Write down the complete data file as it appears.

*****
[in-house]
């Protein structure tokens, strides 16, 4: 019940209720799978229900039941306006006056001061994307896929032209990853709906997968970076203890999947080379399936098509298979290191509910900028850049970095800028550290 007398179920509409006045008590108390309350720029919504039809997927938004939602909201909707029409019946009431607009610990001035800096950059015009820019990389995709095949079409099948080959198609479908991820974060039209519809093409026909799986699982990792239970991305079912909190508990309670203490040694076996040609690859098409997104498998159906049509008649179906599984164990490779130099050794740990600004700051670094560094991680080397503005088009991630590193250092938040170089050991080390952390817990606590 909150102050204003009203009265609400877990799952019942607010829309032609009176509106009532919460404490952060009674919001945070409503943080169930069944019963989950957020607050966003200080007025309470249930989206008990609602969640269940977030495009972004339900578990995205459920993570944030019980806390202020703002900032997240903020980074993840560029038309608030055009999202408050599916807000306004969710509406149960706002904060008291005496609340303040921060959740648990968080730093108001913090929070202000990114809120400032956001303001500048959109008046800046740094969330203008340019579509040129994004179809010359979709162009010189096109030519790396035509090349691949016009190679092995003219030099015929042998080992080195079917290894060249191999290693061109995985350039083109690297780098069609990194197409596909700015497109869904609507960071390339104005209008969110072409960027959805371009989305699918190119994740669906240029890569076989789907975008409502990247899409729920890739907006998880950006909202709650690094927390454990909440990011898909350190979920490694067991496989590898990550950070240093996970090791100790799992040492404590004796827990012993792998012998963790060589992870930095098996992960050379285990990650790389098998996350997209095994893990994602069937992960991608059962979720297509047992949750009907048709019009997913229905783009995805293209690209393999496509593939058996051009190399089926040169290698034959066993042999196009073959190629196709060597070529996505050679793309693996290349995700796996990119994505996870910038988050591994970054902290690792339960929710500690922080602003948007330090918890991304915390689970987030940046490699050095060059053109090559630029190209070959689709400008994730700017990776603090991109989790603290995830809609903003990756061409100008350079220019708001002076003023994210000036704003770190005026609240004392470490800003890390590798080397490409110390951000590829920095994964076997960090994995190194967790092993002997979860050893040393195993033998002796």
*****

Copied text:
[in-house]
């Protein structure tokens, strides 16, 4: 019940209720799978229900039941306006006056001061994307896929032209990853709906997968970076203890999947080379399936098509298979290191509910900028850049970095800028550290 007398179920509409006045008590108390309350720029919504039809997927938004939602909201909707029409019946009431607009610990001035800096950059015009820019990389995709095949079409099948080959198609479908991820974060039209519809093409026909799986699982990792239970991305079912909190508990309670203490040694076996040609690859098409997104498998159906049509008649179906599984164990490779130099050794740990600004700051670094560094991680080397503005088009991630590193250092938040170089050991080390952390817990606590 909150102050204003009203009265609400877990799952019942607010829309032609009176509106009532919460404490952060009674919001945070409503943080169930069944019963989950957020607050966003200080007025309470249930989206008990609602969640269940977030495009972004339900578990995205459920993570944030019980806390202020703002900032997240903020980074993840560029038309608030055009999202408050599916807000306004969710509406149960706002904060008291005496609340303040921060959740648990968080730093108001913090929070202000990114809120400032956001303001500048959109008046800046740094969330203008340019579509040129994004179809010359979709162009010189096109030519790396035509090349691949016009190679092995003219030099015929042998080992080195079917290894060249191999290693061109995985350039083109690297780098069609990194197409596909700015497109869904609507960071390339104005209008969110072409960027959805371009989305699918190119994740669906240029890569076989789907975008409502990247899409729920890739907006998880950006909202709650690094927390454990909440990011898909350190979920490694067991496989590898990550950070240093996970090791100790799992040492404590004796827990012993792998012998963790060589992870930095098996992960050379285990990650790389098998996350997209095994893990994602069937992960991608059962979720297509047992949750009907048709019009997913229905783009995805293209690209393999496509593939058996051009190399089926040169290698034959066993042999196009073959190629196709060597070529996505050679793309693996290349995700796996990119994505996870910038988050591994970054902290690792339960929710500690922080602003948007330090918890991304915390689970987030940046490699050095060059053109090559630029190209070959689709400008994730700017990776603090991109989790603290995830809609903003990756061409100008350079220019708001002076003023994210000036704003770190005026609240004392470490800003890390590798080397490409110390951000590829920095994964076997960090994995190194967790092993002997979860050893040393195993033998002796």